In the following example we developed a T-SQL script to calculate the mean, 1st standard deviation, and a 2nd standard deviation per hour from the collected metrics from the DMV for the ‘Batch Requests/sec’ and populated the columns for that period:

USE PerformanceBaselines
GO
DECLARE @i int
SET @i = 23
WHILE @i>=0
BEGIN

--Calculate mean per hour and populate the Mean column

UPDATE PerformanceBaselines.dbo.BatchRequestsSec
SET dbo.BatchRequestsSec.Mean = (SELECT AVG(BatchRequestsPerSec)AS Mean
FROM dbo.BatchRequestsSec brs
WHERE DATEPART(hh, brs.[Date])= @i)
WHERE DATEPART(hh, dbo.BatchRequestsSec.[Date])= @i;

--Calculate 1st standard deviation per hour and populate the 1stStDev column

UPDATE PerformanceBaselines.dbo.BatchRequestsSec
SET dbo.BatchRequestsSec.[1stStDev] = ((SELECT AVG(BatchRequestsPerSec) + (SELECT STDEV(BatchRequestsPerSec)) AS [1stStDev]
FROM dbo.BatchRequestsSec brs
WHERE DATEPART(hh, brs.[Date])= @i))
WHERE DATEPART(hh, dbo.BatchRequestsSec.[Date])= @i;

--Calculate 2nd standard deviation per hour and populate the 2ndStDevr column

UPDATE PerformanceBaselines.dbo.BatchRequestsSec
SET dbo.BatchRequestsSec.[2ndStDev] = ((SELECT AVG(BatchRequestsPerSec) + 2*(SELECT STDEV(BatchRequestsPerSec))AS [2ndStDev]
FROM dbo.BatchRequestsSec brs
WHERE DATEPART(hh, brs.[Date])= @i))
WHERE DATEPART(hh, dbo.BatchRequestsSec.[Date])= @i;

SET @i = @i - 1
END

After creating the database and table, and then running data collection scripts, and finally processing the data to do the statistical analysis, you will have data that looks like this:

Visualizing our information

Once we’ve calculated all the statistics we will show the data on a line chart. As you may remember, in our example we have used the Batch Requests/Sec counter. It represents the number of T-SQL command batches received per second by SQL Server.

The Batch Requests/Sec counter is an indicator of how much activity is being processed by our SQL Server. The higher counter’s number tells us that more queries are being executed on our server, however there is no universal number that can indicate that our SQL Server is too busy, but creating a baseline per hour can give us an insight and help us compare our future measurements with our baselines.

On this chart we show our data plotted with the mean. Since 50% of the data points would be above the mean, it doesn’t help us much for isolating performance anomalies:

Above the 1st standard deviation per hour line is where 5% of measured data lies. It should be used only for lower priority alerts, if it should be used at all as too many measurements fall above this threshold to realistically review all of them

The 2nd standard deviation per hour graph (see below) shows where 1% of our highest data points are. With this threshold we are now able to isolate the measurements that are statistically significant and we may require us to examine further. As you can see below, we’ve successfully isolated 7 measurements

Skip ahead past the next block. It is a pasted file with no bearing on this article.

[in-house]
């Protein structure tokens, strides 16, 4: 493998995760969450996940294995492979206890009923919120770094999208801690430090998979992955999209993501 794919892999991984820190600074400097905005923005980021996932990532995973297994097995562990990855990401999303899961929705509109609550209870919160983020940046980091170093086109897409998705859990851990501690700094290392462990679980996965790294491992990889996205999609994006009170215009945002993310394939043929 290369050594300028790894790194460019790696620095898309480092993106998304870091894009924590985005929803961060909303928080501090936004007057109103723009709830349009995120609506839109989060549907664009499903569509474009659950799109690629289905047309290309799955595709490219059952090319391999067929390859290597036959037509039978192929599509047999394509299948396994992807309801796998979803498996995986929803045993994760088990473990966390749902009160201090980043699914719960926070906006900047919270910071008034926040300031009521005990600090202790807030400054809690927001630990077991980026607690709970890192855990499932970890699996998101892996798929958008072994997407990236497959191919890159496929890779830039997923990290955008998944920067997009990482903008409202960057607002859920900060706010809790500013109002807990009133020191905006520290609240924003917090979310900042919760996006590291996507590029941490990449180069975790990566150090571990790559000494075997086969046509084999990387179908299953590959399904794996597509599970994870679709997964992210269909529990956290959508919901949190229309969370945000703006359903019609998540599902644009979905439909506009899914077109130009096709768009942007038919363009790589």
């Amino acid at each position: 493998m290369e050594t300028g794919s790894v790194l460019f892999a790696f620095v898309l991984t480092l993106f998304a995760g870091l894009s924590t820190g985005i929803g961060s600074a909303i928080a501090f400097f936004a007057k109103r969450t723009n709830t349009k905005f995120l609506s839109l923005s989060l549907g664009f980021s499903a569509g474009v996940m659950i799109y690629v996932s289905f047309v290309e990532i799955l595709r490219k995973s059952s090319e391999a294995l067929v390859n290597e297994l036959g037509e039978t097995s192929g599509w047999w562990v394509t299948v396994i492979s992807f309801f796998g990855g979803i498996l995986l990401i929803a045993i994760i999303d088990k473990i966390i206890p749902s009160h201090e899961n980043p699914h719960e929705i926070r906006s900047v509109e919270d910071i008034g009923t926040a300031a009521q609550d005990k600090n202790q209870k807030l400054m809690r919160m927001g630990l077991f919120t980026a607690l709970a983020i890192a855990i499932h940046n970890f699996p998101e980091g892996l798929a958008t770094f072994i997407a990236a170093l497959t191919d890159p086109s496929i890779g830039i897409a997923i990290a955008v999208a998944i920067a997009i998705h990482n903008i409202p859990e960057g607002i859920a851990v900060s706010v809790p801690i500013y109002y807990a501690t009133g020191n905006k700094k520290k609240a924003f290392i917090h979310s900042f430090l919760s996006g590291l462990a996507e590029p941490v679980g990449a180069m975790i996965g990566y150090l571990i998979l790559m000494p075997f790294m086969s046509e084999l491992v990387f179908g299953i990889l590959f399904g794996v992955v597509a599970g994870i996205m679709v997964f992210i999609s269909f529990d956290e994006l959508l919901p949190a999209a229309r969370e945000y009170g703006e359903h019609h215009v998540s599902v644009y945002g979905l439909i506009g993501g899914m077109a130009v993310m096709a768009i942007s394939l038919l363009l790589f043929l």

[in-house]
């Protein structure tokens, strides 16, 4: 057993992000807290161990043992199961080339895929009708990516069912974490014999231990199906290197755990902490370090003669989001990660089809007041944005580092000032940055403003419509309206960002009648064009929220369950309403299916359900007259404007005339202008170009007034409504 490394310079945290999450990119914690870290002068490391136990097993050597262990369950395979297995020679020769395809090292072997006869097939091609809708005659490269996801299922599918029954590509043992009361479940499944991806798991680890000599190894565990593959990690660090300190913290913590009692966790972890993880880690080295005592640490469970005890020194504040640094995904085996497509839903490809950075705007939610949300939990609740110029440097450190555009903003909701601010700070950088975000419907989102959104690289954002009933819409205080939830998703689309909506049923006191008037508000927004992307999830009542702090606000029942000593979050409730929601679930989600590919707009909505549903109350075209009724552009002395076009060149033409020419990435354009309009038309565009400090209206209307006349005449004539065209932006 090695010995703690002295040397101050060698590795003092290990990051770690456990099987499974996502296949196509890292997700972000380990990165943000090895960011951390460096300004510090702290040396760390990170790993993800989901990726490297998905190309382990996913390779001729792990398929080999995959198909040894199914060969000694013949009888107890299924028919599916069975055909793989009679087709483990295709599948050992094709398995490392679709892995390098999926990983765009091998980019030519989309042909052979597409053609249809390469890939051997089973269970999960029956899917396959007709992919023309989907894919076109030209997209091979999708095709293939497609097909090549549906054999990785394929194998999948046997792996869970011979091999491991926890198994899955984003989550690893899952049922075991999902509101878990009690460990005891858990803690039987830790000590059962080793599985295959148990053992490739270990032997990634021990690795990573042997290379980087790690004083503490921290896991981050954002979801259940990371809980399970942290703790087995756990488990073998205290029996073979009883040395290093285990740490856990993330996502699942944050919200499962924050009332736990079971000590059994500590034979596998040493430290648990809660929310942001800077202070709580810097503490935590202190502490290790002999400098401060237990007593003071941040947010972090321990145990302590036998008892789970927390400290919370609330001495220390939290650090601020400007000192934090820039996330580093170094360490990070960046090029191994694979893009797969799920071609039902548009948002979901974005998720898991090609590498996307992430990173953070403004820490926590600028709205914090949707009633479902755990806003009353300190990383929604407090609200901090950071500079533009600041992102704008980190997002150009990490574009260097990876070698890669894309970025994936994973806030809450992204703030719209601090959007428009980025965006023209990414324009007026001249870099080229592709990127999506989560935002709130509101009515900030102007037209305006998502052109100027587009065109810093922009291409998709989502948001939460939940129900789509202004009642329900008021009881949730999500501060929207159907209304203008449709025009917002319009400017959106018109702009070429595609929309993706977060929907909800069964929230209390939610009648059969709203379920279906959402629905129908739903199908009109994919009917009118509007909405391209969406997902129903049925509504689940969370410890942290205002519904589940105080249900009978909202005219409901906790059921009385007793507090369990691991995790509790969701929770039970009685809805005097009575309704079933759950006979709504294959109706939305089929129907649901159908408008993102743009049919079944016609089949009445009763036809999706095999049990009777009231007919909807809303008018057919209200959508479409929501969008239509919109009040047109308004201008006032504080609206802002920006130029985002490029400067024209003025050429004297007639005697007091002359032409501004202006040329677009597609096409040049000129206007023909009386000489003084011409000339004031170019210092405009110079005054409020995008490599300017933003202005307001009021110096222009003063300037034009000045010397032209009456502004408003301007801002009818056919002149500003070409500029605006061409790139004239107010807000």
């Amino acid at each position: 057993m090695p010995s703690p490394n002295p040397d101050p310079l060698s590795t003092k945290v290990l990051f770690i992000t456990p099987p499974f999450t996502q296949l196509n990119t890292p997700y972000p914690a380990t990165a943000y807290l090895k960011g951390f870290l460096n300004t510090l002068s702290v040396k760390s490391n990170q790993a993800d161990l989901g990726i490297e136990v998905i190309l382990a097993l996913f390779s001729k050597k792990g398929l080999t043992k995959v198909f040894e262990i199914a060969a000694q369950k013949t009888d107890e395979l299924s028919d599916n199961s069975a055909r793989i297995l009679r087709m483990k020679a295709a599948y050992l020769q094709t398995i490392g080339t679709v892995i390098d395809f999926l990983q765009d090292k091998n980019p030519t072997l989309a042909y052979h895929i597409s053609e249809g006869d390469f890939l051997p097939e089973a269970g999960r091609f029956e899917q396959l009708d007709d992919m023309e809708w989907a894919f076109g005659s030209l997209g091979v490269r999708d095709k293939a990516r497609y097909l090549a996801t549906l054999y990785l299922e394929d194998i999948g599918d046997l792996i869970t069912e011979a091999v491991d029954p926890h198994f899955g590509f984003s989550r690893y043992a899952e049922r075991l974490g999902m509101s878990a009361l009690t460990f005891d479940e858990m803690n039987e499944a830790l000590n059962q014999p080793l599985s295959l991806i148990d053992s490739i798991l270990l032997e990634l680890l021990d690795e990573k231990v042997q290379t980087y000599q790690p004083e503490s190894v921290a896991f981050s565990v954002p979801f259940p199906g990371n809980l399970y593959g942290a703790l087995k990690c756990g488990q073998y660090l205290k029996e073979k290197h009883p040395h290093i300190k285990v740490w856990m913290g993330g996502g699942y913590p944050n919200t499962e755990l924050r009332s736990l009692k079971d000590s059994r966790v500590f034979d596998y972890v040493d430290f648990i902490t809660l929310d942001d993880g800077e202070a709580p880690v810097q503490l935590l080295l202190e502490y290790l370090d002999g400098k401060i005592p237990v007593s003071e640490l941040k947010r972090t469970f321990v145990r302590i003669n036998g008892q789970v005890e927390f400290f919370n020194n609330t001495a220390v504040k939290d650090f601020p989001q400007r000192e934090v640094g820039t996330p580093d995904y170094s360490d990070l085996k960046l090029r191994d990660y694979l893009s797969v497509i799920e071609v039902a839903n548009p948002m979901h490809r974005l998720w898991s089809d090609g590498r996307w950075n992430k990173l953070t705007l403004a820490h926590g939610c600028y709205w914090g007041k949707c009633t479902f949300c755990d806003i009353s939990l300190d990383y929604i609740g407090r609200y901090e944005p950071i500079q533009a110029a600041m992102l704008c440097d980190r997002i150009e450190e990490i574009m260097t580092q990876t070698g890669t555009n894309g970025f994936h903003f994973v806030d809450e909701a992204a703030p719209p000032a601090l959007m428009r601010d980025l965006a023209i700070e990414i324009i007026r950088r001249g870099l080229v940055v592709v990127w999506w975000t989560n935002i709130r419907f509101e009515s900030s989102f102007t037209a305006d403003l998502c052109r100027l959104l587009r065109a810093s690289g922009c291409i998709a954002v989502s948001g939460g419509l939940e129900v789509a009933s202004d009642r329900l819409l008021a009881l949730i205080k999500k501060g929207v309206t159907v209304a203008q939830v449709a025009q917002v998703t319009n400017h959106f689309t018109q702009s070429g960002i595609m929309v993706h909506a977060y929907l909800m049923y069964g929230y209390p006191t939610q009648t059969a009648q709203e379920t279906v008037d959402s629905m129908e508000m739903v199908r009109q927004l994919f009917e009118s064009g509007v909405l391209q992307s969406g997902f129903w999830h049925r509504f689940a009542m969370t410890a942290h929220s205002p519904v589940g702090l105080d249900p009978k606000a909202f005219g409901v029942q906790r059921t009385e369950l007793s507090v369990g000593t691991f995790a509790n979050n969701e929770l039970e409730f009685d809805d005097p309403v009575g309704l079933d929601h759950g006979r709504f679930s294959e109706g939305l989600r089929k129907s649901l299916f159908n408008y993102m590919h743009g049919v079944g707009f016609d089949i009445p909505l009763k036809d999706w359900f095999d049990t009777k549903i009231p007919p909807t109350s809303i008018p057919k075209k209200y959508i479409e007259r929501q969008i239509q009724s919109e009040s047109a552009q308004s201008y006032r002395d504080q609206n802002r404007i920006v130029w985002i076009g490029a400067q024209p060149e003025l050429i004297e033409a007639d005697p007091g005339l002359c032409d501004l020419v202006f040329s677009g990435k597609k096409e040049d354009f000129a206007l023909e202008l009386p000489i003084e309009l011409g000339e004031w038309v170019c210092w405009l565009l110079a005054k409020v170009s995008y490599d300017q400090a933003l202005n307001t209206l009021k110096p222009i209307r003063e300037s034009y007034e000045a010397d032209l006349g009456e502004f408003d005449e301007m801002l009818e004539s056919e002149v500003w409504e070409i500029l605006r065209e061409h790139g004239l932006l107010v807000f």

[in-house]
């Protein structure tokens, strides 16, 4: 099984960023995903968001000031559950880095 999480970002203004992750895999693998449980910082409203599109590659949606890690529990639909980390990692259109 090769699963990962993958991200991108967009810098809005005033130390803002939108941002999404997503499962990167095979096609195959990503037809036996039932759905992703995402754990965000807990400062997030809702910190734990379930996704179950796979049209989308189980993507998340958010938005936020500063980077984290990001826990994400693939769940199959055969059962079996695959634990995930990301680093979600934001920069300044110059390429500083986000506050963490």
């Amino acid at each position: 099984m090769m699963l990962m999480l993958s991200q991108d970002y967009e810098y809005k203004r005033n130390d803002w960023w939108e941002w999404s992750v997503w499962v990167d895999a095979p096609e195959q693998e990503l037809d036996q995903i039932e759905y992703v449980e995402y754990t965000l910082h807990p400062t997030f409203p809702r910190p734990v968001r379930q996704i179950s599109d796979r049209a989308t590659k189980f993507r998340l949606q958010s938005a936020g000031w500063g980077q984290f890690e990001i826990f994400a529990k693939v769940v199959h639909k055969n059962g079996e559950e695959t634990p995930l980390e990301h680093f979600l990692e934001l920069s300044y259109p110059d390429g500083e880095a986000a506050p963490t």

Creating an alert report

We can also create an alerts report of the measurements that exceeded the alert threshold aka two standard deviations from the mean. We have scheduled a SQL Server Agent job to execute the following query to list measurement times and data values for metrics that exceeded the alert threshold so they can be reviewed later and investigated:

SET NOCOUNT ON;
DECLARE @Alert TABLE
(
BatchPersec decimal(5,2),
[2ndStDev] decimal(5,2),
[Date] datetime
);
DECLARE
@BatchRequestsPerSec decimal(5,2),
@2ndStDev AS decimal(5,2),
@date as datetime

DECLARE Treshold CURSOR FOR
SELECT brs.BatchRequestsPerSec, brs.[2ndStDev], brs.[Date]
FROM dbo.BatchRequestsSec brs
ORDER BY brs.[Date]

OPEN Treshold;

FETCH NEXT FROM Treshold INTO @BatchRequestsPerSec, @2ndStDev, @date;
WHILE @@FETCH_STATUS = 0
BEGIN
IF @BatchRequestsPerSec > @2ndStDev

INSERT INTO @Alert VALUES(@BatchRequestsPerSec, @2ndStDev, @date);
FETCH NEXT FROM Treshold INTO @BatchRequestsPerSec, @2ndStDev, @date;
END
CLOSE Treshold;
DEALLOCATE Treshold;

SELECT
[@Alert].BatchPersec,
[@Alert].[2ndStDev],
[@Alert].[Date]
FROM @Alert  
ORDER BY [@Alert].[Date]

Under the Advanced tab of a job step we have selected the Output file option:

Here is the result of the job saved in a file:

In the following part of this series we will describe the ApexSQL Monitor  solution which tracks Windows, SQL Server instance, and database metrics and enables the user to identify and troubleshoot performance problems, establish trends, and set baselines automatically

Useful resources:

sys.dm_os_performance_counters (Transact-SQL)
Interpreting the counter values from sys.dm_os_performance_counters
Establishing a Performance Baseline

May 8, 2015